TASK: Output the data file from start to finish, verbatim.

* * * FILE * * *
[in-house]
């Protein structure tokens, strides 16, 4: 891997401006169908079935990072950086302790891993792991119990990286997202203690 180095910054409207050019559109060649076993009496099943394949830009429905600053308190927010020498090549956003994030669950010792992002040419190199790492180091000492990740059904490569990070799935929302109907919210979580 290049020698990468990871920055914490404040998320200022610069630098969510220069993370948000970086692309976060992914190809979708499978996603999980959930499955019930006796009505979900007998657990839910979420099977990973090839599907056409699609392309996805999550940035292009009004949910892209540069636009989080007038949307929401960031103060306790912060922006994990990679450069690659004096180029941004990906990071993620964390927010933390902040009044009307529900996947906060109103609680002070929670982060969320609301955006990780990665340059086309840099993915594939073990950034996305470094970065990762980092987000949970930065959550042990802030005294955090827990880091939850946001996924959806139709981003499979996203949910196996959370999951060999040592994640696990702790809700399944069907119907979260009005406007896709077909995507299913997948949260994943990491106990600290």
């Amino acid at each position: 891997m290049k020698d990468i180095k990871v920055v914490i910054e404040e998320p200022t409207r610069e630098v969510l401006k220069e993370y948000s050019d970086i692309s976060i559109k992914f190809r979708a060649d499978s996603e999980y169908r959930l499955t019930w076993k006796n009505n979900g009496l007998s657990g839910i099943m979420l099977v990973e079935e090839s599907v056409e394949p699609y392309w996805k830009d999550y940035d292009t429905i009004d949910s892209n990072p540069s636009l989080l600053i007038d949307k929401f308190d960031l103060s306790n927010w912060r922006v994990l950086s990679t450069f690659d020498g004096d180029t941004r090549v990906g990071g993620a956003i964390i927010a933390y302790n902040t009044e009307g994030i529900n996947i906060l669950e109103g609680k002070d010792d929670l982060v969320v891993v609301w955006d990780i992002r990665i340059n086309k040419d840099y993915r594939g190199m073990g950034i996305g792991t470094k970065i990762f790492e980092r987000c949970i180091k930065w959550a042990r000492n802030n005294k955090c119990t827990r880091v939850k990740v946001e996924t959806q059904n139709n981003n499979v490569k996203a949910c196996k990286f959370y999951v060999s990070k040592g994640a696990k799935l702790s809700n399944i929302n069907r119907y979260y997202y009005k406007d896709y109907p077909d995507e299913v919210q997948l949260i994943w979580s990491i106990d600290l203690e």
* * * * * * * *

[in-house]
């Protein structure tokens, strides 16, 4: 891997401006169908079935990072950086302790891993792991119990990286997202203690 180095910054409207050019559109060649076993009496099943394949830009429905600053308190927010020498090549956003994030669950010792992002040419190199790492180091000492990740059904490569990070799935929302109907919210979580 290049020698990468990871920055914490404040998320200022610069630098969510220069993370948000970086692309976060992914190809979708499978996603999980959930499955019930006796009505979900007998657990839910979420099977990973090839599907056409699609392309996805999550940035292009009004949910892209540069636009989080007038949307929401960031103060306790912060922006994990990679450069690659004096180029941004990906990071993620964390927010933390902040009044009307529900996947906060109103609680002070929670982060969320609301955006990780990665340059086309840099993915594939073990950034996305470094970065990762980092987000949970930065959550042990802030005294955090827990880091939850946001996924959806139709981003499979996203949910196996959370999951060999040592994640696990702790809700399944069907119907979260009005406007896709077909995507299913997948949260994943990491106990600290």
């Amino acid at each position: 891997m290049k020698d990468i180095k990871v920055v914490i910054e404040e998320p200022t409207r610069e630098v969510l401006k220069e993370y948000s050019d970086i692309s976060i559109k992914f190809r979708a060649d499978s996603e999980y169908r959930l499955t019930w076993k006796n009505n979900g009496l007998s657990g839910i099943m979420l099977v990973e079935e090839s599907v056409e394949p699609y392309w996805k830009d999550y940035d292009t429905i009004d949910s892209n990072p540069s636009l989080l600053i007038d949307k929401f308190d960031l103060s306790n927010w912060r922006v994990l950086s990679t450069f690659d020498g004096d180029t941004r090549v990906g990071g993620a956003i964390i927010a933390y302790n902040t009044e009307g994030i529900n996947i906060l669950e109103g609680k002070d010792d929670l982060v969320v891993v609301w955006d990780i992002r990665i340059n086309k040419d840099y993915r594939g190199m073990g950034i996305g792991t470094k970065i990762f790492e980092r987000c949970i180091k930065w959550a042990r000492n802030n005294k955090c119990t827990r880091v939850k990740v946001e996924t959806q059904n139709n981003n499979v490569k996203a949910c196996k990286f959370y999951v060999s990070k040592g994640a696990k799935l702790s809700n399944i929302n069907r119907y979260y997202y009005k406007d896709y109907p077909d995507e299913v919210q997948l949260i994943w979580s990491i106990d600290l203690e």